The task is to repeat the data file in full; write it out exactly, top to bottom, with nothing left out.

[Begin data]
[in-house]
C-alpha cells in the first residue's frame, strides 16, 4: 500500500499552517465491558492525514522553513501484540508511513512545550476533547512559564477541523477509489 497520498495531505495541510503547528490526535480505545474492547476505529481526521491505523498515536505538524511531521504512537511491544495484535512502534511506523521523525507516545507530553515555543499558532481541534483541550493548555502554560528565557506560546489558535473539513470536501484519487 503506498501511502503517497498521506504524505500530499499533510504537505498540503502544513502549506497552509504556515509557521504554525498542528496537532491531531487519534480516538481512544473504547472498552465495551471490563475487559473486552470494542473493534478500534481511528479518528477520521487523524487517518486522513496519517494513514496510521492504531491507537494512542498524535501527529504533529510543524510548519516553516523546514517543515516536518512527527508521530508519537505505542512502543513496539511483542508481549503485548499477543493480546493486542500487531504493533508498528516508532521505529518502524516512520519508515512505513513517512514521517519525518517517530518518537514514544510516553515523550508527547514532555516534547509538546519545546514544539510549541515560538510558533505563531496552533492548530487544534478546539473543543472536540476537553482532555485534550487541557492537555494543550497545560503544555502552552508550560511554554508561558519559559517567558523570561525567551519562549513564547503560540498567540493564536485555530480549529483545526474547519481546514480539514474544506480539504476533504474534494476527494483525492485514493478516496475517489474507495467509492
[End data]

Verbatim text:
[in-house]
C-alpha cells in the first residue's frame, strides 16, 4: 500500500499552517465491558492525514522553513501484540508511513512545550476533547512559564477541523477509489 497520498495531505495541510503547528490526535480505545474492547476505529481526521491505523498515536505538524511531521504512537511491544495484535512502534511506523521523525507516545507530553515555543499558532481541534483541550493548555502554560528565557506560546489558535473539513470536501484519487 503506498501511502503517497498521506504524505500530499499533510504537505498540503502544513502549506497552509504556515509557521504554525498542528496537532491531531487519534480516538481512544473504547472498552465495551471490563475487559473486552470494542473493534478500534481511528479518528477520521487523524487517518486522513496519517494513514496510521492504531491507537494512542498524535501527529504533529510543524510548519516553516523546514517543515516536518512527527508521530508519537505505542512502543513496539511483542508481549503485548499477543493480546493486542500487531504493533508498528516508532521505529518502524516512520519508515512505513513517512514521517519525518517517530518518537514514544510516553515523550508527547514532555516534547509538546519545546514544539510549541515560538510558533505563531496552533492548530487544534478546539473543543472536540476537553482532555485534550487541557492537555494543550497545560503544555502552552508550560511554554508561558519559559517567558523570561525567551519562549513564547503560540498567540493564536485555530480549529483545526474547519481546514480539514474544506480539504476533504474534494476527494483525492485514493478516496475517489474507495467509492